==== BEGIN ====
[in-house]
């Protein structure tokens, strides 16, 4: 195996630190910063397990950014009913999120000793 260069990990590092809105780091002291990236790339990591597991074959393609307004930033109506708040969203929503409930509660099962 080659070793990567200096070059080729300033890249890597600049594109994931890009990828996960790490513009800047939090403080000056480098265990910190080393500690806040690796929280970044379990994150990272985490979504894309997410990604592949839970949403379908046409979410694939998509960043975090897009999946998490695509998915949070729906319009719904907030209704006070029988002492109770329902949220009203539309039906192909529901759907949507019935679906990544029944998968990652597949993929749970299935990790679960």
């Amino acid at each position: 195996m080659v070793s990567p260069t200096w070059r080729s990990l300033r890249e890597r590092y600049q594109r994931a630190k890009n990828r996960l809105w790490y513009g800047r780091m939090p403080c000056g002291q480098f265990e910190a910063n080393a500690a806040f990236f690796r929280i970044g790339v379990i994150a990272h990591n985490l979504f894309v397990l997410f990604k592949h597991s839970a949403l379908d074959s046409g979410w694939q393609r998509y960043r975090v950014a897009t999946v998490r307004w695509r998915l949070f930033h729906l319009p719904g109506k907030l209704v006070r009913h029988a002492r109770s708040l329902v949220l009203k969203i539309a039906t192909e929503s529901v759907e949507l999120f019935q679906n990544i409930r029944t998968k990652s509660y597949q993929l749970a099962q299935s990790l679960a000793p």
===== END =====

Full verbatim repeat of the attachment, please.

[in-house]
């Protein structure tokens, strides 16, 4: 195996630190910063397990950014009913999120000793 260069990990590092809105780091002291990236790339990591597991074959393609307004930033109506708040969203929503409930509660099962 080659070793990567200096070059080729300033890249890597600049594109994931890009990828996960790490513009800047939090403080000056480098265990910190080393500690806040690796929280970044379990994150990272985490979504894309997410990604592949839970949403379908046409979410694939998509960043975090897009999946998490695509998915949070729906319009719904907030209704006070029988002492109770329902949220009203539309039906192909529901759907949507019935679906990544029944998968990652597949993929749970299935990790679960």
């Amino acid at each position: 195996m080659v070793s990567p260069t200096w070059r080729s990990l300033r890249e890597r590092y600049q594109r994931a630190k890009n990828r996960l809105w790490y513009g800047r780091m939090p403080c000056g002291q480098f265990e910190a910063n080393a500690a806040f990236f690796r929280i970044g790339v379990i994150a990272h990591n985490l979504f894309v397990l997410f990604k592949h597991s839970a949403l379908d074959s046409g979410w694939q393609r998509y960043r975090v950014a897009t999946v998490r307004w695509r998915l949070f930033h729906l319009p719904g109506k907030l209704v006070r009913h029988a002492r109770s708040l329902v949220l009203k969203i539309a039906t192909e929503s529901v759907e949507l999120f019935q679906n990544i409930r029944t998968k990652s509660y597949q993929l749970a099962q299935s990790l679960a000793p």